• February 21, 2024

    IRS To Crack Down On Corp. Jet Travel Tax Compliance

    The Internal Revenue Service is going to begin conducting audits of three to four dozen corporations, partnerships and individuals this spring to crack down on improper business deductions and underreporting related to personal use of corporate jets, IRS Commissioner Daniel Werfel said Wednesday.

  • February 21, 2024

    Hunter Biden Wants Tax Case Nixed For Trump Interference

    Hunter Biden asked a California federal court to drop a set of criminal tax charges against him, saying that former President Donald Trump is improperly driving the prosecution and that politicians are "openly interfering" with the case.

  • February 21, 2024

    Baker McKenzie Adds San Francisco Tax Pro From Boutique

    Baker McKenzie has hired a state and local tax lawyer in San Francisco who joins the firm to broaden its ability to work with clients on a range of California tax matters, the firm announced Wednesday.

  • February 21, 2024

    Sheppard Mullin Adds Ex-Foley Hoag White Collar Partner

    Sheppard Mullin Richter & Hampton LLP announced it has hired a former partner from Foley Hoag LLP who focuses his practice on white collar matters to join the firm's Washington, D.C., office.

  • February 20, 2024

    Calif. Tribe Looks To Undo Tobacco Noncompliance Listing

    The Twenty-Nine Palms of Mission Indians is suing the U.S. government in California federal court over its decision to place the tribe on a "non-compliant list" under a law that targets illegal tobacco trafficking, arguing that its operations comply with all applicable state laws.

  • February 20, 2024

    FinCEN Details Owner Data Access Rules For Small Banks

    The U.S. Treasury Department's Financial Crimes Enforcement Network on Tuesday released a compliance guide for small financial firms on accessing and safeguarding company ownership information that their customers are required to report under recently implemented rules.

  • February 20, 2024

    Media Broker Gets 15 Months For Hiding $19.5M From IRS

    A media broker was sentenced to 15 months in prison Tuesday after admitting she concealed $19.5 million in income from the Internal Revenue Service.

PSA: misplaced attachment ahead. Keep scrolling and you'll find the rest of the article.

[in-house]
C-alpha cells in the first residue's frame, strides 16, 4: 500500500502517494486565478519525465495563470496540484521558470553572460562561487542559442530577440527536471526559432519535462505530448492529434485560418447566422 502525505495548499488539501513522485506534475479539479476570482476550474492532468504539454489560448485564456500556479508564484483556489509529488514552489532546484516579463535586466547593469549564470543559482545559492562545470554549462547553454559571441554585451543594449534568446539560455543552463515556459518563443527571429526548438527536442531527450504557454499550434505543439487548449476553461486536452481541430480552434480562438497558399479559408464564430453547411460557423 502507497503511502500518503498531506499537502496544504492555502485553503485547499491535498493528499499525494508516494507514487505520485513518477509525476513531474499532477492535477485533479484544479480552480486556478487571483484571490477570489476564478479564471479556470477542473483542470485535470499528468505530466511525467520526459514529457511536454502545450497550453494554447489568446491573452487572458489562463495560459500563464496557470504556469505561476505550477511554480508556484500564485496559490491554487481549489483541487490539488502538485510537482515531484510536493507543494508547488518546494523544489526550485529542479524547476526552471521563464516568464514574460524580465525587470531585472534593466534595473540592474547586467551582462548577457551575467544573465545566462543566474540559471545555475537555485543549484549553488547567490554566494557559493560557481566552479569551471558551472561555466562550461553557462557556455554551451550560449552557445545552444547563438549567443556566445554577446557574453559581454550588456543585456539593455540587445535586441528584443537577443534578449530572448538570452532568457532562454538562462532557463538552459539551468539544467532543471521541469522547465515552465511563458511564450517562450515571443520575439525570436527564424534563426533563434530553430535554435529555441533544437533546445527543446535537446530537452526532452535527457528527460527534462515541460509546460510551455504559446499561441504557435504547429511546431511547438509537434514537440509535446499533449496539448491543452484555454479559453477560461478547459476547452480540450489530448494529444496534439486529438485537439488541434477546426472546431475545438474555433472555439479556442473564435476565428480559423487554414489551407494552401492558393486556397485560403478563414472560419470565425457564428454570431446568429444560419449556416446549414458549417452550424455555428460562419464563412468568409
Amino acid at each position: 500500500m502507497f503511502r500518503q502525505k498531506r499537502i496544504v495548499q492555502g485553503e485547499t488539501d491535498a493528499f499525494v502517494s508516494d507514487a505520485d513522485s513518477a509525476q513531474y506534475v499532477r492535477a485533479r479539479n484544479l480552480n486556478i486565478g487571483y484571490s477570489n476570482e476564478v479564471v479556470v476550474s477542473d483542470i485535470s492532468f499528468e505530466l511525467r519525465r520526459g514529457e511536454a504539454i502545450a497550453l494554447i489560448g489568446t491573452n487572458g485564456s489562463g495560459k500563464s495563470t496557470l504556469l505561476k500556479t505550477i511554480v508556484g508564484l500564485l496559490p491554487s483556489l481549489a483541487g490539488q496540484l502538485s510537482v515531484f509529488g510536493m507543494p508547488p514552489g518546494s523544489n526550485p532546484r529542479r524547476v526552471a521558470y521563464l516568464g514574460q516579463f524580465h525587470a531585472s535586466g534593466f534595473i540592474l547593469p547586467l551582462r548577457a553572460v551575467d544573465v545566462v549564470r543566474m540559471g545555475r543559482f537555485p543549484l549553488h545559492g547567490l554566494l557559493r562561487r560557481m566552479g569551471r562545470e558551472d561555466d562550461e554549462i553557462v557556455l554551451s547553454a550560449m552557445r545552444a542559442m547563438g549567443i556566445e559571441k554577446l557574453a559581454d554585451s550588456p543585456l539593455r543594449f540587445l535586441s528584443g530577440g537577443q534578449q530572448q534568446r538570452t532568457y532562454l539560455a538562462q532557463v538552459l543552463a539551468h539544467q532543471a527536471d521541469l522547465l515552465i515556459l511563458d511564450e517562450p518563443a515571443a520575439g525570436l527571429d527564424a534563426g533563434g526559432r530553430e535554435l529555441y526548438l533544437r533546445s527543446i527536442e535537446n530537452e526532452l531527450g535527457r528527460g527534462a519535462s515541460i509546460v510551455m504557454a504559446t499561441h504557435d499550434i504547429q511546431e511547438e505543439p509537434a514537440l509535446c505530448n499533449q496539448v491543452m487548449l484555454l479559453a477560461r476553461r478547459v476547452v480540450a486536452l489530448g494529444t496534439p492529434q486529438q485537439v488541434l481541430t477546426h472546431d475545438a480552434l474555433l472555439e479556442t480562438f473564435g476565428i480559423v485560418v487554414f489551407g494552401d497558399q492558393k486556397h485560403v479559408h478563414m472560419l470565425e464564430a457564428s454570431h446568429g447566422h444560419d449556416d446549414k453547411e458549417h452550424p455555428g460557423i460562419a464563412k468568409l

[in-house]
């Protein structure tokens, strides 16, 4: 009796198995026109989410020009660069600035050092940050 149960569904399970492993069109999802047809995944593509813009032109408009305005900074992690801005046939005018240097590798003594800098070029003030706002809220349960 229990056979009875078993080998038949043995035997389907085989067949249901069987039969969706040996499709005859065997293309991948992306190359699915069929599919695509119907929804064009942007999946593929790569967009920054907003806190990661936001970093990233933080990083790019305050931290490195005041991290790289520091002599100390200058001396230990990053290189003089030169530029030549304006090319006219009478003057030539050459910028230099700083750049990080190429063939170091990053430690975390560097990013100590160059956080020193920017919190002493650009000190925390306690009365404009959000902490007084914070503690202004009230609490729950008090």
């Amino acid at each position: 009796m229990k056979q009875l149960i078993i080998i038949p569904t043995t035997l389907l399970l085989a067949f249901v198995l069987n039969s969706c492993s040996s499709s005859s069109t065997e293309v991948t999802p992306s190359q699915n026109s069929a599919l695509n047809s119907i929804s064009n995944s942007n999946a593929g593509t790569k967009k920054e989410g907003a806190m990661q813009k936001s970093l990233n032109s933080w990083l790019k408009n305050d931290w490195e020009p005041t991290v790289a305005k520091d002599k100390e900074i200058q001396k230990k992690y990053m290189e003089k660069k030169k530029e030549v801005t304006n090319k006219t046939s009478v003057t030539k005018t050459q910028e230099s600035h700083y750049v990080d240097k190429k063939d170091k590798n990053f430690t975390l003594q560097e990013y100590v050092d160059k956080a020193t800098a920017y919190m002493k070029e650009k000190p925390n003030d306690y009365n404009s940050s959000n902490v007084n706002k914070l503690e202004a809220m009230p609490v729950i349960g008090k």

• February 20, 2024

    Wealthy Nations Want Consensus Voting At UN Tax Group

    The United Nations General Assembly's committee for drafting the rules and goals of an international tax convention should make decisions by consensus rather than following the assembly's simple majority voting rules, governments from wealthy countries said Tuesday.

  • February 20, 2024

    $71M Deal Proposed To End Premier Inc. Share Exchange Suit

    Healthcare-purchasing giant Premier Inc. has agreed to a $71 million settlement of a derivative stockholder suit in Delaware's Chancery Court that challenged a $473.5 million payout in a 2020 restructuring, with stockholder attorneys seeking an award of up to $14 million in fees.

  • February 20, 2024

    Kirkland & Ellis Brings On Weil Tax Pros In NY, DC

    Kirkland & Ellis has recruited a pair of real estate tax partners from Weil Gotshal & Manges LLC who advised clients on a wide range of complex transactions, Kirkland announced Tuesday.

  • February 16, 2024

    Ga. Man Hit With Charges Over Unemployment, Tax Fraud

    Georgia federal prosecutors unsealed an indictment on Thursday against an Atlanta man charged with using stolen personal information to secure tens of thousands of dollars in unemployment benefits and tax returns.

  • February 16, 2024

    Medtronic Urges 8th Circ. To Undo Transfer Pricing Ruling

    Medical device company Medtronic asked the Eighth Circuit on Friday to overturn a decision rejecting its pricing method for licensing intellectual property to its Puerto Rican affiliate, saying in the long-running case that Medtronic hadn't used the intercompany arrangement to underreport its income.